Login

Michael Marotta's Blog

09 Mar 2019

First Coins of the Denver Mint

Coins-United States | Michael Marotta

A simple question for collectors led to the discovery of a lost fact: the first coins struck by the Denver branch Mint were half dollars produced on February 1, 1906.

The fact was revealed at a meeting of the ANA member Capital City Coin Club of Austin, Texas. Club member Kurt Baty spoke on "United States Coins and Mints." "It started with a rather simple question," Kurt Baty explained. "If I wanted to have a U.S. Mint mintmark set, what could it look like?" What would be the fewest coin types to meet the challenge? On the other hand, could you assemble eight different coins, one from each of the eight Mints? What if you wanted to show the first coin struck by each?

That last question spurred a search. Mint records are often mute on such matters, so numismatists tease out other sources of information. In this case, none of the standard references for collectors of American coins identified the first coins run on the presses of the Denver Mint. So, Kurt Baty turned to online archives of regional newspapers near Denver. The websitewww.ColoradoHistoricNewspapers.orgprovided a front-page article published in theAspen Democratfor February 2, 1906.

"ARE MAKING HALF DOLLARS." The subhead spoke in the local vernacular: "Money-making machines turn out 'de dough' in view of hundreds of spectators." The article (datelined Denver, February 1) continued: "At one minute of 11 o'clock this morning, Superintendent Downer gave the order that started the money-making machines in the United States mint. Although no special ceremony marked the opening of the mint, the balconies above the stamping rolling, and adjusting rooms were packed with visitors who watched the fascinating work below. The day was given up to the making of half dollars. The silver had been received from the subtreasuries in St. Louis and Chicago, in the form of uncurrent and abraded coin, which had been found wanting, so they were melted into small bars for coinage. A noticeable feature of the machines is that each one has a separate motor; so that everything in the United States mint runs independently of everything else."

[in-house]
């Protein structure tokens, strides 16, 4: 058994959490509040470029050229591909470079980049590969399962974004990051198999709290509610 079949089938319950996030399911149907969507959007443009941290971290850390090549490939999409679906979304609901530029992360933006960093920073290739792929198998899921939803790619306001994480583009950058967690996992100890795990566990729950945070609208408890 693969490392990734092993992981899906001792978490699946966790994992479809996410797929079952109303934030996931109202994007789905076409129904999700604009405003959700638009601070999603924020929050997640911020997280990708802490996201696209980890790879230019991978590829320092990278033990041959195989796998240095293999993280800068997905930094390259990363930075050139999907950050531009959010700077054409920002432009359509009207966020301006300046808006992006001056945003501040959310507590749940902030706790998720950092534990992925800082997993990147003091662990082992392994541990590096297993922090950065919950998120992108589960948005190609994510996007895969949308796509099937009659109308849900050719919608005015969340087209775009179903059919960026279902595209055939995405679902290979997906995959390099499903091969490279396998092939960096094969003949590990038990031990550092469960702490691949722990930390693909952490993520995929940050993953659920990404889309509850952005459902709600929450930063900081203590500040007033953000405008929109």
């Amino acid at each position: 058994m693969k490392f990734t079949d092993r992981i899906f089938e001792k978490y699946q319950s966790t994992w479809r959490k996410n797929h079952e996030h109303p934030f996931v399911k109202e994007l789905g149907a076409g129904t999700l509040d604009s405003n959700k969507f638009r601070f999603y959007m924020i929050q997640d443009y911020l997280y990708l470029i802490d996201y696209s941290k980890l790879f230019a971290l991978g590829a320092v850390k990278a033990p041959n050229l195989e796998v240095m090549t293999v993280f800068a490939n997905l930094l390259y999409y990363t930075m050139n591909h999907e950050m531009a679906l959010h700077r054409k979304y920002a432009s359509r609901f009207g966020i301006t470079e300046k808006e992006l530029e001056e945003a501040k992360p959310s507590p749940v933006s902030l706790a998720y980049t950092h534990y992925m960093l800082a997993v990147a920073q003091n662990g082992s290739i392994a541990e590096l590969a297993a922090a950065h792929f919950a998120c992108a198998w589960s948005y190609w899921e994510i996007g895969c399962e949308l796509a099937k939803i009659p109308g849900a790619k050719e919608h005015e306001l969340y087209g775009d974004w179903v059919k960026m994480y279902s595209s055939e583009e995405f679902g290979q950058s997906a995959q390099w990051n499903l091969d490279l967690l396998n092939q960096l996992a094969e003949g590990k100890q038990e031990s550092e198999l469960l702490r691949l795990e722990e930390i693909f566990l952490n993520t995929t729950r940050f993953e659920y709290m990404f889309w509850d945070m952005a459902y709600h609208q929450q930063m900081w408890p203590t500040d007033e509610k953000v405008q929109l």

Apparently, news of the first run soon arrived at the ANA.The Numismatistfor February 1906 reported a correspondence from Frank M. Downer, superintendent of the branch Mint, dated Feb. 9. 1906. Downer wrote: "Mr. Geo. F. Heath, Monroe, Mich. Sir:--Replying to your inquiry I would say that this institution has coined a few half and quarter dollars.No proof coins have been struck and there probably will be none."

Comments

LNCS

Level 5

Interesting story. Newspapers are a great source of information.

Kepi

Level 6

Thanks for an interesting and informative blog!

Excellently written, thank you. This was the first time I had really thought about this question, an dit is amazing to see how far someone can dig to find information they want on a subject. The Denver mints is still relevant today, as many other mints through history have been disassembled.

PastorK7354

Level 4

I enjoyed this history lesson. Thank you.

"SUN"

Level 5

Interesting history. Thanks for the blog.

Longstrider

Level 6

Nice, history pact blog. Thanks. I learned something.

CoinLady

Level 6

I thought the 1st Denver coins were $20 gold. Interesting thought.

Pat

Level 6

Great blog. I do have one of the coins first minted by the Denver mint it's a half dollar I would have to check the date. I did write on the label one of first coins minted in Denver. This is a small world. It's in one of this slabs you buy. I stopped after one box. Not to many collectors will remember this now I have to do find it. Thanks for waiking up my memory. Thanks for your work and research. Mike.

Just Mokie

Level 5

Interesting and a very nice idea for a future pursuit although I would not be able to include Charlotte or Dahlonega. Thanks for this MM. M

Tags
    No tags are attached to this post.
We use cookies to provide users the best experience on our website. If you continue without changing your cookie settings, we'll assume that you agree to receive all cookies on money.org. You may disable cookies at any time using your internet browser configuration. By continuing to use this website, you agree to our privacy policy and terms of use. To learn more about how we use cookies and to review our privacy policy, click here.